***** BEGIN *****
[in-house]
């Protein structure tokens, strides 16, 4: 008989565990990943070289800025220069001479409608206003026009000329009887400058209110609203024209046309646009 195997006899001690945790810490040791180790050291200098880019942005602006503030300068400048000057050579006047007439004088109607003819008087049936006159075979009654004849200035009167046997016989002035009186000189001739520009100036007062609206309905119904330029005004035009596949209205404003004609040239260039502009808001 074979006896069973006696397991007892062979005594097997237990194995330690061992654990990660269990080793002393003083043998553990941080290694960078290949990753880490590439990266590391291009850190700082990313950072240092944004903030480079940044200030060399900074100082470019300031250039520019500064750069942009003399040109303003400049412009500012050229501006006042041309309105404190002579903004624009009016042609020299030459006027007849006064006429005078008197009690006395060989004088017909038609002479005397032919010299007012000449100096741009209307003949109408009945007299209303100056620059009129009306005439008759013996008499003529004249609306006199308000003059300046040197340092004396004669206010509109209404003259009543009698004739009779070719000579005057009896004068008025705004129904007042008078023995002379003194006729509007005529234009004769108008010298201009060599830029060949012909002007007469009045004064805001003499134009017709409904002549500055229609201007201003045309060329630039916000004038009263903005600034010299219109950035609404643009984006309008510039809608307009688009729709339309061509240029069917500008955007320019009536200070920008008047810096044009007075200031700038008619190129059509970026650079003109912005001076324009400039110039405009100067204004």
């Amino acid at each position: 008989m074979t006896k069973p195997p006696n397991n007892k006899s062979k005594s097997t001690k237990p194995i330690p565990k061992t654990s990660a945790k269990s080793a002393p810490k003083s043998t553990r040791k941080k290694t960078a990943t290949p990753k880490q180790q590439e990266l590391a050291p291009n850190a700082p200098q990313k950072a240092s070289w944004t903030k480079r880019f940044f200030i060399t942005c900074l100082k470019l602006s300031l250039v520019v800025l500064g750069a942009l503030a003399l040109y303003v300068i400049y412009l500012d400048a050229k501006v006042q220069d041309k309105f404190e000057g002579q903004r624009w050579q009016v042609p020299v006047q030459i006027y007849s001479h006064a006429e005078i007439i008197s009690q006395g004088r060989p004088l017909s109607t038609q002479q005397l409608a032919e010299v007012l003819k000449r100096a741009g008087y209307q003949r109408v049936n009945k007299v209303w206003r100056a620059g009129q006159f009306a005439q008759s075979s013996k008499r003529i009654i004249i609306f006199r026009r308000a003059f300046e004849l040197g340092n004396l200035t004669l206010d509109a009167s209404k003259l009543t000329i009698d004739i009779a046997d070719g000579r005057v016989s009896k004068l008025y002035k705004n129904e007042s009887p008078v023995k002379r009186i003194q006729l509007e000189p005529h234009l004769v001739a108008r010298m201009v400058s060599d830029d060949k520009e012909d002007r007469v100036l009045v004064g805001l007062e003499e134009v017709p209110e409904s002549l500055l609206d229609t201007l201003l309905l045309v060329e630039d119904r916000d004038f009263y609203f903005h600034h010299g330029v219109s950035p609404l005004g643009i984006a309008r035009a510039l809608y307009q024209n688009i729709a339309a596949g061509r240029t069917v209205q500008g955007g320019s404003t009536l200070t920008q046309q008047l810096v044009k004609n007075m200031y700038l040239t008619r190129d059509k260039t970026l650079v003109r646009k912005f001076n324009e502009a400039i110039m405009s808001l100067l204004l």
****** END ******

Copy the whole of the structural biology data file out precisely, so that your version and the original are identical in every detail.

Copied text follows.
[in-house]
């Protein structure tokens, strides 16, 4: 008989565990990943070289800025220069001479409608206003026009000329009887400058209110609203024209046309646009 195997006899001690945790810490040791180790050291200098880019942005602006503030300068400048000057050579006047007439004088109607003819008087049936006159075979009654004849200035009167046997016989002035009186000189001739520009100036007062609206309905119904330029005004035009596949209205404003004609040239260039502009808001 074979006896069973006696397991007892062979005594097997237990194995330690061992654990990660269990080793002393003083043998553990941080290694960078290949990753880490590439990266590391291009850190700082990313950072240092944004903030480079940044200030060399900074100082470019300031250039520019500064750069942009003399040109303003400049412009500012050229501006006042041309309105404190002579903004624009009016042609020299030459006027007849006064006429005078008197009690006395060989004088017909038609002479005397032919010299007012000449100096741009209307003949109408009945007299209303100056620059009129009306005439008759013996008499003529004249609306006199308000003059300046040197340092004396004669206010509109209404003259009543009698004739009779070719000579005057009896004068008025705004129904007042008078023995002379003194006729509007005529234009004769108008010298201009060599830029060949012909002007007469009045004064805001003499134009017709409904002549500055229609201007201003045309060329630039916000004038009263903005600034010299219109950035609404643009984006309008510039809608307009688009729709339309061509240029069917500008955007320019009536200070920008008047810096044009007075200031700038008619190129059509970026650079003109912005001076324009400039110039405009100067204004």
């Amino acid at each position: 008989m074979t006896k069973p195997p006696n397991n007892k006899s062979k005594s097997t001690k237990p194995i330690p565990k061992t654990s990660a945790k269990s080793a002393p810490k003083s043998t553990r040791k941080k290694t960078a990943t290949p990753k880490q180790q590439e990266l590391a050291p291009n850190a700082p200098q990313k950072a240092s070289w944004t903030k480079r880019f940044f200030i060399t942005c900074l100082k470019l602006s300031l250039v520019v800025l500064g750069a942009l503030a003399l040109y303003v300068i400049y412009l500012d400048a050229k501006v006042q220069d041309k309105f404190e000057g002579q903004r624009w050579q009016v042609p020299v006047q030459i006027y007849s001479h006064a006429e005078i007439i008197s009690q006395g004088r060989p004088l017909s109607t038609q002479q005397l409608a032919e010299v007012l003819k000449r100096a741009g008087y209307q003949r109408v049936n009945k007299v209303w206003r100056a620059g009129q006159f009306a005439q008759s075979s013996k008499r003529i009654i004249i609306f006199r026009r308000a003059f300046e004849l040197g340092n004396l200035t004669l206010d509109a009167s209404k003259l009543t000329i009698d004739i009779a046997d070719g000579r005057v016989s009896k004068l008025y002035k705004n129904e007042s009887p008078v023995k002379r009186i003194q006729l509007e000189p005529h234009l004769v001739a108008r010298m201009v400058s060599d830029d060949k520009e012909d002007r007469v100036l009045v004064g805001l007062e003499e134009v017709p209110e409904s002549l500055l609206d229609t201007l201003l309905l045309v060329e630039d119904r916000d004038f009263y609203f903005h600034h010299g330029v219109s950035p609404l005004g643009i984006a309008r035009a510039l809608y307009q024209n688009i729709a339309a596949g061509r240029t069917v209205q500008g955007g320019s404003t009536l200070t920008q046309q008047l810096v044009k004609n007075m200031y700038l040239t008619r190129d059509k260039t970026l650079v003109r646009k912005f001076n324009e502009a400039i110039m405009s808001l100067l204004l």